Lesson learned: The keener your perspective, the fresher your breath. Your challenge is twofold: First, to wreck your car. Just kidding. Marcus made me put that joke in.
Seriously: Figure out which of your unique experiences have afforded you with the deepest amount of perspective. Then, creatively deliver your message from that perspective. How will your worldview add a new dimension to the overall picture?
5. Create an original and unique experience. Don’t tell me there’s nothing new under the sun – it’s 864,938 miles in diameter. If you can’t say something new, you’re not trying very hard.
All you have to do is tell the truth – your truth. Not Benjamin Franklin’s truth. Not Rumi’s truth. Your truth. Stop being a vending machine of other people’s quotations. Instead, start spouting the wisdom of your life. It’s there, waiting to be excavated.
The cool part is, honesty is so rare that it’s become remarkable. And when you dip your pen in your own blood, it’s always new – because it’s your original and unique experience.
Focus on crafting your messages with clients and coworkers from that space. You’ll expel more fresh air than the Sears home appliance department. Are you the origin or the echo?
6. Don’t just break the mold – shatter it. Make the mainstream to pee in their pleated pants and tremble in their penny loafers. How? By violating people’s schemas.
According to the bestselling book, Made to Stick, a schema is a collection of generic properties about an idea or category. Your challenge is to upset those patterns. To make your messages, conversations and ideas a radical departure from traditional labels.
George Carlin was a master at this. Not only did his comedy entertain us – it challenged and provoked us to rethink and unlearn. So much so, that in 1972, his monologue “Seven Words You Can Never Say on Television” led to a Supreme Court decision that helped established the extent to which the FCC would regular speech on broadcast television.
Nearly forty years later, Carlin’s regulation still carries weight today.
Lesson learned: Sweep away the stifling odor of the multitude. Refuse to fall into the same clichés as – or satisfy the unquestioned conventions of – the mediocre masses. What boundaries are you bending?
7. Sell less – solve more. That’s the biggest mistake made by businesses that use social media: They’re so busy trying to make money that they disregarded their duty to solve problems.
I’m not saying making money is wrong. But if direct monetization is your primary modality, people will smell it quickly and walk away.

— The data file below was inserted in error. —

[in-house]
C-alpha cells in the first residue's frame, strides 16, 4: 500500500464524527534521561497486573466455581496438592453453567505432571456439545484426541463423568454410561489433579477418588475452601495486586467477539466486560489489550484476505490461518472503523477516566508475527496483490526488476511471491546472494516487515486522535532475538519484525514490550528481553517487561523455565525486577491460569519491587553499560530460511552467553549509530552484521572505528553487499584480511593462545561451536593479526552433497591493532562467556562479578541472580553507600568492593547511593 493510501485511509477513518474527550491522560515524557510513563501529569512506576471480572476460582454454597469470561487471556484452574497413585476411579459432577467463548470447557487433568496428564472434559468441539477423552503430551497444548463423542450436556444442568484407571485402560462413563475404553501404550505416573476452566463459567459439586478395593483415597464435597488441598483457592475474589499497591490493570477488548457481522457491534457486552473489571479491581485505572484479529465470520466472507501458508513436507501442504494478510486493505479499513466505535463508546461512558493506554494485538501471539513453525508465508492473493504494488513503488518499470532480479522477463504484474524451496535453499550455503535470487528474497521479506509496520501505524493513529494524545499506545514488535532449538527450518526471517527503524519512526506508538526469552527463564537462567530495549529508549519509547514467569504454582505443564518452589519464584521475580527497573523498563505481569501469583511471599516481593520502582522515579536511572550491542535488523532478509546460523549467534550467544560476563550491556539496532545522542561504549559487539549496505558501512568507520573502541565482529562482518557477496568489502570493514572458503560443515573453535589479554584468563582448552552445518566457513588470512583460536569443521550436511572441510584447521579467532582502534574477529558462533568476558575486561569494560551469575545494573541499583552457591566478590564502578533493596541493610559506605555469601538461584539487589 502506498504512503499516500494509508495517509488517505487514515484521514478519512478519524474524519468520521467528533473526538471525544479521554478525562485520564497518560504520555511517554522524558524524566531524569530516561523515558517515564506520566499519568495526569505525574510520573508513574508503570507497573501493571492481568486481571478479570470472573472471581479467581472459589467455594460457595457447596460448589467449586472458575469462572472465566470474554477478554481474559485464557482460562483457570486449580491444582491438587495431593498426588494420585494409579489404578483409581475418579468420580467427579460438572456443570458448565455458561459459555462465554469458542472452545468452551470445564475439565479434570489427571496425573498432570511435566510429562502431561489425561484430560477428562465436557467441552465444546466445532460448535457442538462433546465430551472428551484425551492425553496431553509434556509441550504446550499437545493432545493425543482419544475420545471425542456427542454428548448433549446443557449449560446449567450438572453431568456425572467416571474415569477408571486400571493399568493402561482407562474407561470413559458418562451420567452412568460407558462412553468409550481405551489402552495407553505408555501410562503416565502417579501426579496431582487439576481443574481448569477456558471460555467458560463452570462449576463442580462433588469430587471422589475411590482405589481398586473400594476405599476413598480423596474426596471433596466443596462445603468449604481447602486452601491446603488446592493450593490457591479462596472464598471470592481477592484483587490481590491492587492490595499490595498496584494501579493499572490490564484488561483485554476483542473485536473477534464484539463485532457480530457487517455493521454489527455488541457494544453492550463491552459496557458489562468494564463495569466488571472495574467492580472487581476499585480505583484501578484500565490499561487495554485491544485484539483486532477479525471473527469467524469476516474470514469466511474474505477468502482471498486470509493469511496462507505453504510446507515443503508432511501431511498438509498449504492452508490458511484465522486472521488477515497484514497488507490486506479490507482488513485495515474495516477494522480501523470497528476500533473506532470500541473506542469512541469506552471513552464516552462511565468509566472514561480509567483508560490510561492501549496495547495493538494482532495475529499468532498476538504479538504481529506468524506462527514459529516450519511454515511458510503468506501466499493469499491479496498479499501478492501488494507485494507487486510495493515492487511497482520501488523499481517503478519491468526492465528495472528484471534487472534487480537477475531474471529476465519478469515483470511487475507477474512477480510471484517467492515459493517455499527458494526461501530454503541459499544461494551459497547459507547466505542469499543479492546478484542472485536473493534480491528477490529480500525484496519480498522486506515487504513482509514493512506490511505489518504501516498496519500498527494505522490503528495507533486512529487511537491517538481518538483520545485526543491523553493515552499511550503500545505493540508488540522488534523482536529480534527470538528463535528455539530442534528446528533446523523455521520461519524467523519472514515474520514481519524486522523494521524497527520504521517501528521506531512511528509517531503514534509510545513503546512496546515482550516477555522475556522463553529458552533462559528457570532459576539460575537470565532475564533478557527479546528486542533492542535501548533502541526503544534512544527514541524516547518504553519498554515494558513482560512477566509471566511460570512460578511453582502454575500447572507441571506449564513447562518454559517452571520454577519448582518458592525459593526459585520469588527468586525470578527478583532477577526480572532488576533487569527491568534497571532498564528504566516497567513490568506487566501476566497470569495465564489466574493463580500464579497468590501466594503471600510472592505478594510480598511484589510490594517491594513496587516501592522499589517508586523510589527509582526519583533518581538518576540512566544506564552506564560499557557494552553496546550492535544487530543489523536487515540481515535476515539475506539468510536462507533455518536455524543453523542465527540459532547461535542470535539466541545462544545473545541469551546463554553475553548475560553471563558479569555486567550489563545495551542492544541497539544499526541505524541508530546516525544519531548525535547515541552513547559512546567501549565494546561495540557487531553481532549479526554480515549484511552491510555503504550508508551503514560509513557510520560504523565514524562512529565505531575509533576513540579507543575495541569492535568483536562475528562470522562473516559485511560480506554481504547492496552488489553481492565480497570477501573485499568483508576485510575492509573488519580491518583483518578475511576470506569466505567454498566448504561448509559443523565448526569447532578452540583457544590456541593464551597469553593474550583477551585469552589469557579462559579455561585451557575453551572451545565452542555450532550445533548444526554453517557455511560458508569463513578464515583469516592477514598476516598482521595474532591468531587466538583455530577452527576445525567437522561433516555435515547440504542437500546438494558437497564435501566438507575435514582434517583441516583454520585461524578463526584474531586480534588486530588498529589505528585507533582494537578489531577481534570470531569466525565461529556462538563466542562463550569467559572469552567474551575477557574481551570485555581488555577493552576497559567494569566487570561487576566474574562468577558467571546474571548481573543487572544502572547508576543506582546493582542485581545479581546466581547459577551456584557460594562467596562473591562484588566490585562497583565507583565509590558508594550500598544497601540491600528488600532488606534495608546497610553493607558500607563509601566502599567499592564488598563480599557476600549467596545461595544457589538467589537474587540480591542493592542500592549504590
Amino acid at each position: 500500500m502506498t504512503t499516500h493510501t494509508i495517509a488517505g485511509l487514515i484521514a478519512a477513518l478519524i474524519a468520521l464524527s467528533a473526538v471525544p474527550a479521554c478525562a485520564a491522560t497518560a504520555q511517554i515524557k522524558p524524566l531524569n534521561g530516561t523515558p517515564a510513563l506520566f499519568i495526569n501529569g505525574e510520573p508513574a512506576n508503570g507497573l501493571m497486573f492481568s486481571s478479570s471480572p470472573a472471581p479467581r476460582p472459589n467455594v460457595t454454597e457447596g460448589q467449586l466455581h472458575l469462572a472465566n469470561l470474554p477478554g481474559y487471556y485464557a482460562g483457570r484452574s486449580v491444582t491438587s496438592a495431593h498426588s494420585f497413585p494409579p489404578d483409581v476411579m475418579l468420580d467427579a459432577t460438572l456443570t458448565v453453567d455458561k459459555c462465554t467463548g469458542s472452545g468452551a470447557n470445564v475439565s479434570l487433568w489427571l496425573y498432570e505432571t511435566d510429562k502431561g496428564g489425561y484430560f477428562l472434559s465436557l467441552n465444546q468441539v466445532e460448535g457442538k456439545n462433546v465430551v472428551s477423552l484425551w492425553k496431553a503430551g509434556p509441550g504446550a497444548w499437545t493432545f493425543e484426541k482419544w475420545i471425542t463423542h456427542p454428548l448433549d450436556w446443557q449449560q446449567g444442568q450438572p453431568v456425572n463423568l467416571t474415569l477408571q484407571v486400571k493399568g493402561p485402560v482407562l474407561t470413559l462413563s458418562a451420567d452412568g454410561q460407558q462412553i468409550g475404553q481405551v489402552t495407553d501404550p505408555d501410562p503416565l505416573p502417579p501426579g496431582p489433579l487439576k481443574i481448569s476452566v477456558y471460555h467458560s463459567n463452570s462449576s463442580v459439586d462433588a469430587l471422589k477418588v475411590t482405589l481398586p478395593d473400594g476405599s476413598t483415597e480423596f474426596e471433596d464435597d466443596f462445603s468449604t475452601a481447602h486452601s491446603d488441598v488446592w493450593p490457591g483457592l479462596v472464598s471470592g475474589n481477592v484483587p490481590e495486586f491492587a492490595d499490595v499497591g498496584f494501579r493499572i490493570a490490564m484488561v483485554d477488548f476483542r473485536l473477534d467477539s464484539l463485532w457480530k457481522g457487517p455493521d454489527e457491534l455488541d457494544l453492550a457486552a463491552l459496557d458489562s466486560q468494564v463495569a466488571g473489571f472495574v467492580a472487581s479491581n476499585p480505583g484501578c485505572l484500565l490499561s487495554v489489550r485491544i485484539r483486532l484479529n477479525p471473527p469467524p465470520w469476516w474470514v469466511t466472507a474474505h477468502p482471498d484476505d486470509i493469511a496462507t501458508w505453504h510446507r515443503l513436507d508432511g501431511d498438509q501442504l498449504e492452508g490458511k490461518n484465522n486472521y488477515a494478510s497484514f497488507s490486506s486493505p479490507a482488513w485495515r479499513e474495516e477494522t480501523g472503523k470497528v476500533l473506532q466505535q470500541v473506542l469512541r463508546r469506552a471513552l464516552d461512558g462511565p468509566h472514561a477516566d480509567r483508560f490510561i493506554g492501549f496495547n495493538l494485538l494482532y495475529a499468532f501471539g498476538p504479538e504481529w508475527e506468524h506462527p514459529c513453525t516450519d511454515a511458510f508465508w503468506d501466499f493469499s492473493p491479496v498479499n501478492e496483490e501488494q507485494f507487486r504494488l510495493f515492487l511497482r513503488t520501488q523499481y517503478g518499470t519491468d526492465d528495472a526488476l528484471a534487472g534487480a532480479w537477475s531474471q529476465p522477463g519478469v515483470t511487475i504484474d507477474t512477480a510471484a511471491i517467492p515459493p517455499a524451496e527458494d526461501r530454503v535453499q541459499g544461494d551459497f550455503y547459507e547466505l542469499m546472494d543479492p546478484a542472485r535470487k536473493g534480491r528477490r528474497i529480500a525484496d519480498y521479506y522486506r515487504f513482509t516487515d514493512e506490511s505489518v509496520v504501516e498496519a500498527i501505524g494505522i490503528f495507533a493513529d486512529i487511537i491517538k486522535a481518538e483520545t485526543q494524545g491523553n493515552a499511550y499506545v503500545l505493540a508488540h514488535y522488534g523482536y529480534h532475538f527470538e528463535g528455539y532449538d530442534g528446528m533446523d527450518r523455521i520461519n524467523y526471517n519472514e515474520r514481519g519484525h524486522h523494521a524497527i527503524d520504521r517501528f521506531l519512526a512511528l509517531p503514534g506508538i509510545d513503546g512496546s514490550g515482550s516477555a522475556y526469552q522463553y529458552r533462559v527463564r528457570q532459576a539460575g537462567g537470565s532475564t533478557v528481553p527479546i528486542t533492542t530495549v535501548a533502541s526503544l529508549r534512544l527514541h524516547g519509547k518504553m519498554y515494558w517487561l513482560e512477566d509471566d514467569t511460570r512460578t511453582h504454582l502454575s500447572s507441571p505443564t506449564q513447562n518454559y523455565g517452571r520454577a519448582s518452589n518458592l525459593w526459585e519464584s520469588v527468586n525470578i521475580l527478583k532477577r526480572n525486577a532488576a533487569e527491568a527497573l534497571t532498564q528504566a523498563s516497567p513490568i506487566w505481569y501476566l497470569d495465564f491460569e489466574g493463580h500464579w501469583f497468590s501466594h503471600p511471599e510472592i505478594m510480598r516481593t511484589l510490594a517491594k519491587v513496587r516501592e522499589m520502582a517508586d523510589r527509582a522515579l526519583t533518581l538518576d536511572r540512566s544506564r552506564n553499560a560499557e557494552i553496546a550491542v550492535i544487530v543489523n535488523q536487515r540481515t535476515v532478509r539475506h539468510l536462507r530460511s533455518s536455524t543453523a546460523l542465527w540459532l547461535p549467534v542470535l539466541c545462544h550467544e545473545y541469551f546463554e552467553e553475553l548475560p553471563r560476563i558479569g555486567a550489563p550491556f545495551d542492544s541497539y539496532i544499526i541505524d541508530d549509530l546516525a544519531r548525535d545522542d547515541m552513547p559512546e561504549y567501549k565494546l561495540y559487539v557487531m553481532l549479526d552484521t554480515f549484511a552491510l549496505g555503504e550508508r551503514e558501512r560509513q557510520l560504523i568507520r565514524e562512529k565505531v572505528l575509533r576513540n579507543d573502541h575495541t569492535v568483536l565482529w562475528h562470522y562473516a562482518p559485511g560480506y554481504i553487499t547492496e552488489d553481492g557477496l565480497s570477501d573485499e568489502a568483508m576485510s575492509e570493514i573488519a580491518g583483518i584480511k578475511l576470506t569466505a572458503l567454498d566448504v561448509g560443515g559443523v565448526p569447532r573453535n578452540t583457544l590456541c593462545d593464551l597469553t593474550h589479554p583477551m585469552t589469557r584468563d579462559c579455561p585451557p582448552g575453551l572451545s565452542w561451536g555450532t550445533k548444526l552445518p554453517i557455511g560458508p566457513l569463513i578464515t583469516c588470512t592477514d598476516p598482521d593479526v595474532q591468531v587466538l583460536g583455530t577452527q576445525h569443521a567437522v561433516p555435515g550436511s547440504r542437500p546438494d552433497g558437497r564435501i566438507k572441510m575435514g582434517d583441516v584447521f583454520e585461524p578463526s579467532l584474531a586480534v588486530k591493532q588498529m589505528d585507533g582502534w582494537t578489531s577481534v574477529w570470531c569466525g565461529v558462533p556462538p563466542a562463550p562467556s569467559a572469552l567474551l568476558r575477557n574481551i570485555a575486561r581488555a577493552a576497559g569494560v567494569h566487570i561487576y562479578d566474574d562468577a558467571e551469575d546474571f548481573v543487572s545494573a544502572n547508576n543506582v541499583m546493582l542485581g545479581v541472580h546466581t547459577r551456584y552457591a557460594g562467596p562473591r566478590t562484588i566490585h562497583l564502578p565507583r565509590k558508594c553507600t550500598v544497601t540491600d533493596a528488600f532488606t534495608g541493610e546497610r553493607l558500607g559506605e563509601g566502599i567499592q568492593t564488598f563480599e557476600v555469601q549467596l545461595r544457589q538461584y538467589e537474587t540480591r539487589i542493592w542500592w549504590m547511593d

Instead, I challenge you to position yourself as The Answer. To use social media as a listening platform to gain insight into what drives your customers up the wall. My friend Chris is a master of this.
“Every person who comments on my blog gets a phone call from me. And the best part is, nobody expects it. And that’s exactly what makes it a breath of fresh air. Because I’m offering myself as a resource – instead of hurling myself as a salesperson.”
What pervasive, expensive, real and urgent problem does your business solve – better, faster, smarter and cheaper than the other guys?
8. Differentiate through your emphasis. During a recent trip to Australia, I had the pleasure of flying on Virgin Airlines. Let me paint a picture for you:
Dance music blasting from the check-in area. Approachable service islands with brightly colored displays. Employees who were young, energetic and attractive – who, by the way, actually walked out from behind their desks to shake your hand, introduce themselves and welcome you to Virgin.
Then, once we boarded the plane, the experience continued. More music. More fun. And more employees who were laughing, joking and overall, (actually) enjoying their jobs. Hell, even the safety demonstration video was kind of cute.
Talk about a breath of fresh air. I said to the flight attendant, “Wow. Airline companies back in the states could learn a lot from your team – you guys look like you’re legitimately having a good time!”
And like clockwork, she replied, “At Virgin, it’s kind of hard not to.”
Not surprisingly, Virgin won several airline industry awards in 2009: Best Premium Economy in the World, Best Transatlantic Airline, Best International Airline, Best International Airline for Inflight Entertainment and Best Frequent Flyer Program.
Lesson learned: Provide an outlet to unconventional approaches. Not only will you become a breath of fresh air, you’ll become the best in the air. What do you emphasize that your competitors overlook?
REMEMBER: If you want to make a name for yourself, be conscious about what you’re breathing into people.
The choice is yours: You can lump yourself into the mediocre masses as (yet another) company that blows smoke up people’s asses.
Or, you can position yourself as a breath of fresh air, so the people who matter will come in droves to inhale.
Maybe Spaceballs was onto something.
LET ME ASK YA THIS…
Are you that refreshing?
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That Guy with the Nametag
Author, Speaker, Entrepreneur, Mentor